Allegrini 2018

Italian wine and exports, third countries worth more than EU markets: Istat data analyzed by Ismea

The overtaking in the first 9 months of 2019 of non-EU countries at 2.32 billion euros, compared with 2.29 billion euros of the European Union

In the first 9 months of 2019, as already reported by WineNews on Istat data, Italy exported wine for 4.6 billion euros, with a growth of almost +4% over the same period of 2018 (for a volume of 15.7 million hectoliters, at +12%). And a decidedly interesting aspect, highlighted by Ismea's analysis, is that during the period, exports in value to third countries amounted to 2.32 billion Euros, compared to 2.29 billion Euros to the EU. If the end-of-year data confirm this difference, Ismea points out, there will be an overtaking ever recorded from the beginning of the new millennium to the present. An overtaking due to a growth in value more than double in Third Countries compared to the EU (+5% vs. +2%), while in volume it is the European Union that has grown significantly more than non-EU markets (+15% vs. +6%).
Overall, points out Ismea, if the trend of the last few months of the year is maintained, at the end of the year there could be over 22 million hectolitres for a record value of 6.5 billion euros, but with slower growth than expected a few years ago, with average prices falling both for dynamics linked to wine lists and for the different mix that makes up the export basket. In fact, the most important increase was in ordinary wines which, with 3.6 million hectolitres, mostly in bulk, grew by 22% in volume, accompanied, however, by a slight drop in revenue, as a result of the sharp reduction in production price lists, which in the last year, 2018/2019, reached 27%.
The growth of sparkling wines continues (+9% in volume and +5% in value) but now without the double-digit increase we were used to. Also in this case we must consider Prosecco, whose sales abroad are increasing both in volume (+24%) and in value (+18%), while Asti, for example, shows important difficulties in maintaining market share.
There was also a marked increase in PDO wines, especially still wines, which offset the reduction recorded in the PGI segment.
This “transfer” is due, at least in large part, to the consolidation on the market of Pinot Grigio Delle Venezie PDO. PGIs, however, showed a decisive setback both in still wines in the bottle (-8% in volume and -5% in value) and in bulk (-9% in volume and -13% in value), while they performed particularly well in bag in box (+13% in volume and +12% in value).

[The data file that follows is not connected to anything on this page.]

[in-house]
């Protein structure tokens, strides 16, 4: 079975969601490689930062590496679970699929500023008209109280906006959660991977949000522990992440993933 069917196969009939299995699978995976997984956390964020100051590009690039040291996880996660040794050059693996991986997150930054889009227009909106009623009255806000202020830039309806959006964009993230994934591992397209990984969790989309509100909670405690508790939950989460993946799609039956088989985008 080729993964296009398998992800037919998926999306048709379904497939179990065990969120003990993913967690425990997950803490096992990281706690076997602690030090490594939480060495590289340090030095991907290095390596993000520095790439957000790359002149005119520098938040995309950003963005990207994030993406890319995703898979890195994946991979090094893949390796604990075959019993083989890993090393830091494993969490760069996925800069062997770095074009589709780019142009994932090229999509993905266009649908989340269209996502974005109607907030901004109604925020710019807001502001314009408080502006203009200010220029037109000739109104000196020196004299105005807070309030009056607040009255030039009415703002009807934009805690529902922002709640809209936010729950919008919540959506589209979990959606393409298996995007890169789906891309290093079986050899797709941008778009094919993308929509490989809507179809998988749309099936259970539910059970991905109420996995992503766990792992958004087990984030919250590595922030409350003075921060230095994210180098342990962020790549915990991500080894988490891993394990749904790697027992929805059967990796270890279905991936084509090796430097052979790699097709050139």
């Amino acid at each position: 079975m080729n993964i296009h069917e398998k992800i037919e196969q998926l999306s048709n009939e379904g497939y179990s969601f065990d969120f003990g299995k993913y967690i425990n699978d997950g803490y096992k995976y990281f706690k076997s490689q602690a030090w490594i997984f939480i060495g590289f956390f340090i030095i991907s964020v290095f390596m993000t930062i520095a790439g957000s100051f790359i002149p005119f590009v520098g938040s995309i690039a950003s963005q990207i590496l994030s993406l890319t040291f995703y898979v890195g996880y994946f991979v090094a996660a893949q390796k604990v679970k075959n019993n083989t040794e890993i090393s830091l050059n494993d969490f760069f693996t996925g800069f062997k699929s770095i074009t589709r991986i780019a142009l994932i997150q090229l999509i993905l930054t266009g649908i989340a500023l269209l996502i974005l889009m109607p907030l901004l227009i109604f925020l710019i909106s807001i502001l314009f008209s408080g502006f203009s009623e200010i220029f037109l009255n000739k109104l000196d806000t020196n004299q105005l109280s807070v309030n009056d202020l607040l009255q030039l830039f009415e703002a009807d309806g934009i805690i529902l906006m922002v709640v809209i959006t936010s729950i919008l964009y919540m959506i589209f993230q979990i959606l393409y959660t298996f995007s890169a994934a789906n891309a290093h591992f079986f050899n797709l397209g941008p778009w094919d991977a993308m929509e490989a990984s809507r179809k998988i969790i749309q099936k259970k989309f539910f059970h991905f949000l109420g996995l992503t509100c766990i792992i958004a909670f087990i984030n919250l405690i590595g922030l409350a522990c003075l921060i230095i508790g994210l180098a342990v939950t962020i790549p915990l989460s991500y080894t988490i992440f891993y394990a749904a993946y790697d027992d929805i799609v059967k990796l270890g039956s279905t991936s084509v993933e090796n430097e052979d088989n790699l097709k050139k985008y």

In the first nine months of 2019, however, this type of packaging grew significantly compared to the same period of the previous year, while foreign demand for sparkling wines appeared to be growing but not as dynamic as for other segments. Looking at the list of customer countries, it seems appropriate to underline that, although Italian wine now reaches a large number of destinations, the first three destinations absorb more than half of the total exported both in volume and value.
In terms of customers, the recovery in volume achieved especially in the summer of exports to the United States is noteworthy. The increase in quantities recorded in the bottled PDO segment (+11%) more than offset the significant drop in PDI (-24%). Sparkling wines also performed well, with an increase in the first nine months of the year of 11% in volume and 10% in value. It is also important to underline in the US market the double-track trend between Prosecco, which grew at a rate of 40% over the same period of 2018, and the rest of Italian sparkling wines, which instead lost ground. On the US market, there is expectation and concern about the increase in duties, which, although they are not affecting Italian wine at the moment, are still keeping the attention high. Exports to Germany have increased sharply, where Italian exports grew by 24%, driven by +47% of bulk wines, which, with over 2 million hectolitres, represent 46% of the total imported from Italy, offset, for the reasons mentioned above, by a very limited increase in revenue (+3%).
The German market is bucking the trend compared to Italian sparkling wines, with demand down 9% in volume due to a drastic reduction in demand for both ordinary sparkling wines and Asti, while Prosecco continues its progression, achieving an 11% increase in quantity for a 4% increase in turnover.
Another market that deserves particular attention is that of the United Kingdom, where the first nine months of 2019 marked an increase in quantities for Italian wine, while the price of the same was at a standstill. With the exception, in fact, of bottled still wines for all other segments there was a drop in average values. On the negative side of the trade balance of the wine sector, the first nine months of 2019 showed a marked reduction in Italian demand also because the availability of the 2018 harvest was particularly abundant.
Purchases outside the national borders were reduced by a quarter compared to the same period in 2018 thanks to the blending of bulk wine requests (-31%) which, with 918,000 hectolitres, represent 74% of the Italian import basket. There was also a clear reduction in the import of sparkling wines. The first to have undergone such a blending of Italian demand, primarily on bulk but also on bubbles, was Spain. On the other hand, imports from France increased both for bottled wines and sparkling wine.

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